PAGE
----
Many of us will also no longer have the great pleasure of observing the sit-in that continues to occupy Tahrir square on the way to class. Recently, I accidentally read something informative about Egyptian politics, courtesy of Sandmonkey, a well-known Egyptian blogger. In his recent post, he discusses how  the state within a state of Tahrir Square has begun to exhibit on a miniature scale the same social problems that Egypt suffers from as a whole. In the face of what I considered brilliant social commentary, my blog post on damp pants syndrome no longer seemed as ground breaking….but we can’t all be writing biting social commentary, especially since most of us are incapable of doing so. Anyways, take a look at the blog post and see for yourself what’s going on from the inside as opposed to my glancing-out-of-my-peripheral-vision-as-I-round-the-corner-and-turn-instantly-away-from-Tahrir-and-towards-the-relative-paradise-of-AUC-viewpoint.

One thing Sandmonkey forgot to mention was the direct connection between the length of the sit-in and the growing reek of urine steaming off the ground right outside the metro stop I emerge from on the way to class. He also didn’t mention where all the sit-inners go for their other bathroom needs. I haven’t seen any porter potties out there in Tahrir, but then again, I’m not sure what an Egyptian one would look like. It’s possible it could look like a white tent, in which case Tahrir square consists only of porter potties.

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It’s like a snow day

Tahrir without protestors

Late-ish last night bloody clashes between protesters and policemen began once again in Tahrir square, the focal point of the Revolution of Jan. 25 and also a place I pass through daily on my way to class. From what little I understand (and it is very little), some families were protesting and/or sitting outside some government building in rememberance of sons or daughters that had perished in the revolution. I think the police tried to dispel them by force and then the situation escalated from there.

All through the night the clashes continued, and over 1000 people were injured according to the most recent numbers I’ve seen, most of them from tear gas. Here’s an article about what happened. And here are pictures (not mine). Much of the action took place on the street that directly borders AUC and in some of the pictures you can see the building I usually attend classes in. Those classes were cancelled today of course due to the unrest and we’re still waiting to hear whether or not we have class tomorrow. Part of me hopes that we don’t since I’m not as prepared as I could be even though we had a snow day: there was a lot of facebooking, Princess Diaries 2: The Royal Engagement watching, Moroccan food cooking, and Mohandiseen exploring to do today in addition to the homework I didn’t quite finish yesterday.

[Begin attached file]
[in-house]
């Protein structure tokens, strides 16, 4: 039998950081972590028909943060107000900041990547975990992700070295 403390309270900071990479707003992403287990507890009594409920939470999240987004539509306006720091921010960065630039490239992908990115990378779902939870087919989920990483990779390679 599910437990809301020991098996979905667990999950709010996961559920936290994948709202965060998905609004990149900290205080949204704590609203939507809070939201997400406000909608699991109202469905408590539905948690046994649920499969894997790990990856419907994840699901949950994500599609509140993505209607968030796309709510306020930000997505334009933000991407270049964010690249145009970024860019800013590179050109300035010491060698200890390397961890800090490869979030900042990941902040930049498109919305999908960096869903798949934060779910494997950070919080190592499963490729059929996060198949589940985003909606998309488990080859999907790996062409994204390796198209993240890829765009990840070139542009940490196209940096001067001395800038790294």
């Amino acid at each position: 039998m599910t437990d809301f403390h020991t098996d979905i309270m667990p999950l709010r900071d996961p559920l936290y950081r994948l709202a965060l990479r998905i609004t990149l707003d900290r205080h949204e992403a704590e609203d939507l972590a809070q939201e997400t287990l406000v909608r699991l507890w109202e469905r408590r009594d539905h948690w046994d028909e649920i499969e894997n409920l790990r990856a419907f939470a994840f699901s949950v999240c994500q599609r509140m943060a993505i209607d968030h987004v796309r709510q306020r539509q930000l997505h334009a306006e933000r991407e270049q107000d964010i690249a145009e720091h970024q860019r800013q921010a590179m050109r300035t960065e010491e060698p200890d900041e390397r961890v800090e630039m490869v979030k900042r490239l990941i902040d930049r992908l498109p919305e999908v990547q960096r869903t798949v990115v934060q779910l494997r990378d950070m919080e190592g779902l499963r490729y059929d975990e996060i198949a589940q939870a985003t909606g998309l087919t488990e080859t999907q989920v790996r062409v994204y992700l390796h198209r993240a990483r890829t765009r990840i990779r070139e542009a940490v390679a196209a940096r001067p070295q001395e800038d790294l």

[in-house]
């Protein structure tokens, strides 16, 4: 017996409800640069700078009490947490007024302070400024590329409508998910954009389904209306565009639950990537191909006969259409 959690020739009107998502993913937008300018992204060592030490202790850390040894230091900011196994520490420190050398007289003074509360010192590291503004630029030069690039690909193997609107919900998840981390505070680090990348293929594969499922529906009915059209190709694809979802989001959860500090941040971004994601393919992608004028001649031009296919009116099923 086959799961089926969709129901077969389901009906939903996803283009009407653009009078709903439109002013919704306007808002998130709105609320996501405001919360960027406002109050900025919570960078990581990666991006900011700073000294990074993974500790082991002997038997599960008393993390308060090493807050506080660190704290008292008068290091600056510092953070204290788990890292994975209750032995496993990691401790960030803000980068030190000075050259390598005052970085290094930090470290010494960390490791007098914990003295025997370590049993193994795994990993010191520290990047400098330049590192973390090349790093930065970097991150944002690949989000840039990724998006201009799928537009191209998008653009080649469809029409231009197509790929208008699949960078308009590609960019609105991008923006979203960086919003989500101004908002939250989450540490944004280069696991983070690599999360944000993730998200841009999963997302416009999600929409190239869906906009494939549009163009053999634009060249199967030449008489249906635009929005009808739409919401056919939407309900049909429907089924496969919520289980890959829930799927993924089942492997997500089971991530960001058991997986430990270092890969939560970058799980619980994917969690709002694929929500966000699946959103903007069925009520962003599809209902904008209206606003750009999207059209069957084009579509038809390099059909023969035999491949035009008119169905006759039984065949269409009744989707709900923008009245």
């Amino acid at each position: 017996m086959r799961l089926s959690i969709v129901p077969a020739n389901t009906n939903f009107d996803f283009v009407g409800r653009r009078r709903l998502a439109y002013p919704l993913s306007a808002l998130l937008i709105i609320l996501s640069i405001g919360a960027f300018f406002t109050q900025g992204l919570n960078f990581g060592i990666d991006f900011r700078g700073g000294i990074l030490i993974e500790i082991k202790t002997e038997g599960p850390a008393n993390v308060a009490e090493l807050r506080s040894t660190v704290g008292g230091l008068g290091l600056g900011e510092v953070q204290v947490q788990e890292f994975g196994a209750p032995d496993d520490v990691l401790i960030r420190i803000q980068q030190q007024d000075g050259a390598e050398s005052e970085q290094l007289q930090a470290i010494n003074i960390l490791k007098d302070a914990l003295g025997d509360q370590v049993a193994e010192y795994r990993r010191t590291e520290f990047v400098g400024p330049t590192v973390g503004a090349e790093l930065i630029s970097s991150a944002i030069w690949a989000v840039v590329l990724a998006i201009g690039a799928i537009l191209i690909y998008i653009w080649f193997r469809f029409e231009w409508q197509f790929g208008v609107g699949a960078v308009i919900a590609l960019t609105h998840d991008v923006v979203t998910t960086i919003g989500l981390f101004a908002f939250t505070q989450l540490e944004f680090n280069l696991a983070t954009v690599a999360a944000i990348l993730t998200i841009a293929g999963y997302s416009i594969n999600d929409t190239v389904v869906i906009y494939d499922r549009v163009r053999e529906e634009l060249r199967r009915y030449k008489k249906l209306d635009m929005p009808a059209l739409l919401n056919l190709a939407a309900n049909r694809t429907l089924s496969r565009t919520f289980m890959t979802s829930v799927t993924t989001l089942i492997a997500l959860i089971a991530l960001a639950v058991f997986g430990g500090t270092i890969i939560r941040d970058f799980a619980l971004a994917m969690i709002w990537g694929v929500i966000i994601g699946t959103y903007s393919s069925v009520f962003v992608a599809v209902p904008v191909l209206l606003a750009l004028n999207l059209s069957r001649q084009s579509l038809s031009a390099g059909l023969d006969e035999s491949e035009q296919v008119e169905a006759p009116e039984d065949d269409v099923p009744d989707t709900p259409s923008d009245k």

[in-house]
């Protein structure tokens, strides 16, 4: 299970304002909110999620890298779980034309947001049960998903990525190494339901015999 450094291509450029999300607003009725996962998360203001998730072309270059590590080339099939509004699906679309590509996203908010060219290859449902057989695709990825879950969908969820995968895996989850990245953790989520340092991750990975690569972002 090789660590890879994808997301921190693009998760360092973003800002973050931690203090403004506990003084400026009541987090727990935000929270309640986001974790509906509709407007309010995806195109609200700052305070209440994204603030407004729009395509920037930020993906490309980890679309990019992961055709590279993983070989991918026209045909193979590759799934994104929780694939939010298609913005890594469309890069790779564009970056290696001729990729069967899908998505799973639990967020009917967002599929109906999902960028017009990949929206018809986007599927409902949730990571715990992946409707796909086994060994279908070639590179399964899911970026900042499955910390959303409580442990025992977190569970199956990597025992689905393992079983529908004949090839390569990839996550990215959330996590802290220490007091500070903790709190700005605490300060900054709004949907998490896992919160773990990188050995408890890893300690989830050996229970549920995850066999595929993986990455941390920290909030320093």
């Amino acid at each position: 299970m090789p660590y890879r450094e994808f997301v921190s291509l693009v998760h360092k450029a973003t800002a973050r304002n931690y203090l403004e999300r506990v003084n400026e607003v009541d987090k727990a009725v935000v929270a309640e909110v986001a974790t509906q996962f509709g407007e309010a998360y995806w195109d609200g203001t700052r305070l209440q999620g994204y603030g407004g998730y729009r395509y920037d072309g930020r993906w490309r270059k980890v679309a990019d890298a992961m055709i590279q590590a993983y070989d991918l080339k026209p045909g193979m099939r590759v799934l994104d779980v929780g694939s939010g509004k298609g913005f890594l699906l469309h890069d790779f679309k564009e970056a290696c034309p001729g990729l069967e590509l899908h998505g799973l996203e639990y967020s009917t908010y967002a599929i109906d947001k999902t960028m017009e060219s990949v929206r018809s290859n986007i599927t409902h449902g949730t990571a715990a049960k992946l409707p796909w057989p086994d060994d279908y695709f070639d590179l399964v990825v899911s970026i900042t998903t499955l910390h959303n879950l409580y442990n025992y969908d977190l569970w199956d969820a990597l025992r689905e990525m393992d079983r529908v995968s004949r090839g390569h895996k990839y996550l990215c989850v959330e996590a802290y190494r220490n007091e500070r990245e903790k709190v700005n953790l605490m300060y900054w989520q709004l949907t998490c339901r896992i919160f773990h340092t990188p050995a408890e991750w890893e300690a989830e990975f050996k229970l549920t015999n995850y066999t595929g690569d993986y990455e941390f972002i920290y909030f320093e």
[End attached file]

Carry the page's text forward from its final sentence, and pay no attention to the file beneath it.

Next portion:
But the other part of me realizes I’m not fully comprehending the political situation here in Egypt. What else is new? It’s hard to appreciate the impact of the Egyptian Revolution on people who had been living under the Mubarak regime for 30 years and to feel the pain of people who suffered at the hand of the previous regime when I grew up in a society where most people have never been tortured, beaten, kidnapped, or killed for their political beliefs. And now, the slow pace of transition, the lack of clear change between the way the old regime dealt with people and the way the Supreme Council of Armed Forces is dealing with people, and the continuing economic crisis are all causing increasing levels of frustration especially among the original perpetrators of the revolution. Essentially the main causes of the revolution itself have not yet been addressed, and the clashes between the riot police and the demonstrators were just another example of the lack of change.

I’m no political scientist….just a mere college graduate with a penchant for 30 rock, but to me it seems that oftentimes a post-revolutionary community desires an unreasonable pace of change, leading to hastiness and unstable foundations for the future. Where is the balance between transition and meticulousness? How do you rebuild a society that has the same problems as it did 6 months ago or even worse because of the economic situation and security vacuum? Anyone with answers can  sent them to coolchieftantawi@hotmail.com.

How hard could it be to build a just society in Egypt?

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Fevered Bewitchment

Sometime around 9 o’clock last night, a sorcerer cast a spell on me separating me from my spirit animal and causing intense ramifications in my physical body. Without the gentle but clumsy aura of the giant anteater mellowing out the harsh edges of my own “amethyst” being, I was consumed by what felt like the hottest fever I have ever had.

I was out with some friends doing the same old thing in a place I had never been before, the Hussein area of Cairo, close to Al-Azhar University, that same old thing being smoking sheesha. The Hussein area reminded me a lot of Morocco in that it was the typical winding narrow alleys filled with vendors selling all kinds of things that instantly become dust collectors. We were heading for Feshawi’s, an apparently well known place that makes it into all the Lonely Planet guidebooks. After asking about 8 people where it was, we wound our way there and I suddenly found myself in a crowded café filled with patrons, soft gold light diffused by intense clouds of smoke, and people passing through selling everything from necklaces, to henna, to music, to tissues, to hookas, etc. Someone was playing the oud in the background and people were clapping along with the music.